Friday afternoon brought tragedy for the ACU community. A group of students who planned to spend the weekend together in Medina building playgrounds instead spent it scattered throughout four West Texas hospitals.
Not everyone on campus knows the 12 students, three faculty and one faculty spouse involved. We cannot feel the physical or emotional affliction of those who survived the accident. We cannot know the pain that penetrates the souls of Anabel Reid’s friends. But their sadness permeates our lives and our campus.
Within hours of the accident, the Beauchamp Amphitheater overflowed with more than 1,000 people who wanted to be together to pray for those hurting. Students, faculty, staff, alumni and strangers held hands and prayed for the victims and for each other. Our first instinct was to immerse ourselves in community and prayer. It felt natural.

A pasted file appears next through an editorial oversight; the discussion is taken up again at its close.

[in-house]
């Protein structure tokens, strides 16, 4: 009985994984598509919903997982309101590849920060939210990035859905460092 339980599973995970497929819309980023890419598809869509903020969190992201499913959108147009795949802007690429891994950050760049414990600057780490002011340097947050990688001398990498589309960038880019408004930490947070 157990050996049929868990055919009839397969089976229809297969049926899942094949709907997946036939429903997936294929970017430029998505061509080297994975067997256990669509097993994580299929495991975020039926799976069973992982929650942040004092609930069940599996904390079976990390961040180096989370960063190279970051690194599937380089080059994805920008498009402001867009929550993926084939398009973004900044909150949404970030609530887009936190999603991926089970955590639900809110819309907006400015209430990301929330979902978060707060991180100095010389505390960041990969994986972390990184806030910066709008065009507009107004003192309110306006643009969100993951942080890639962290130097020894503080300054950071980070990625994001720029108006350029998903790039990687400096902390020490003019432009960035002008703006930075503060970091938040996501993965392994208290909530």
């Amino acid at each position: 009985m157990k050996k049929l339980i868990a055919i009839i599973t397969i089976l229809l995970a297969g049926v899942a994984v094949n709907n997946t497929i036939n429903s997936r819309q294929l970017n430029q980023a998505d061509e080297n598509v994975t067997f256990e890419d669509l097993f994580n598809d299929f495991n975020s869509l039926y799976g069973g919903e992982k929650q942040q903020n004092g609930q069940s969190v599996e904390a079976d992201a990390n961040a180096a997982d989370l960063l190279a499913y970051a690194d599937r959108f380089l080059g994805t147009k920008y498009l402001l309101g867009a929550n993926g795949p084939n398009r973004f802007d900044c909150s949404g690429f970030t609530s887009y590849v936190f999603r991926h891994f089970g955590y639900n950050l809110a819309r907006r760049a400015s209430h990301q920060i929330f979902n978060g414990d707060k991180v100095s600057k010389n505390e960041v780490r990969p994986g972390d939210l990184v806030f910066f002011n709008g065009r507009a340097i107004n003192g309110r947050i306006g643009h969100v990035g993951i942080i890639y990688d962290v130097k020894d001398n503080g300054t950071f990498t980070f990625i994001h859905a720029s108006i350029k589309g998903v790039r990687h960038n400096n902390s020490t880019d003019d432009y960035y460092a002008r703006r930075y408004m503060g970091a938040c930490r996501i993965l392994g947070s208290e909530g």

No one who went to the amphitheater Friday night understands why our friends’ mission trip was ended by a collision with a concrete culvert. No one who spent last night waiting in a hospital lobby or by a telephone understands why so many spirits and bodies were broken. And not one of Anabel’s parents, family members or friends understands why they now are remembering a life cut short at just 19 years.
The only fragment of this tragedy we can begin to comprehend is our role in the healing process. We need to be the comfort, the encouragement and – when the time comes – the help to heal. We must offer our unassuming presence as our purest form of support.
This role is not foreign to the ACU community. In times of heartache we congregate. Wrapped in each other’s arms we get to our feet. We dry each other’s tears and turn our faces to God.
We mourn the loss of Anabel, a young woman whose character filled that comforting role so well. Friends say simply her company in a room was a calming presence. No words were necessary. No actions were needed.
Still, as we weep for Anabel, we rejoice in the 15 that are recovering. These emotions, though drastically different, saturate our campus. Our mood is heavy but hoping.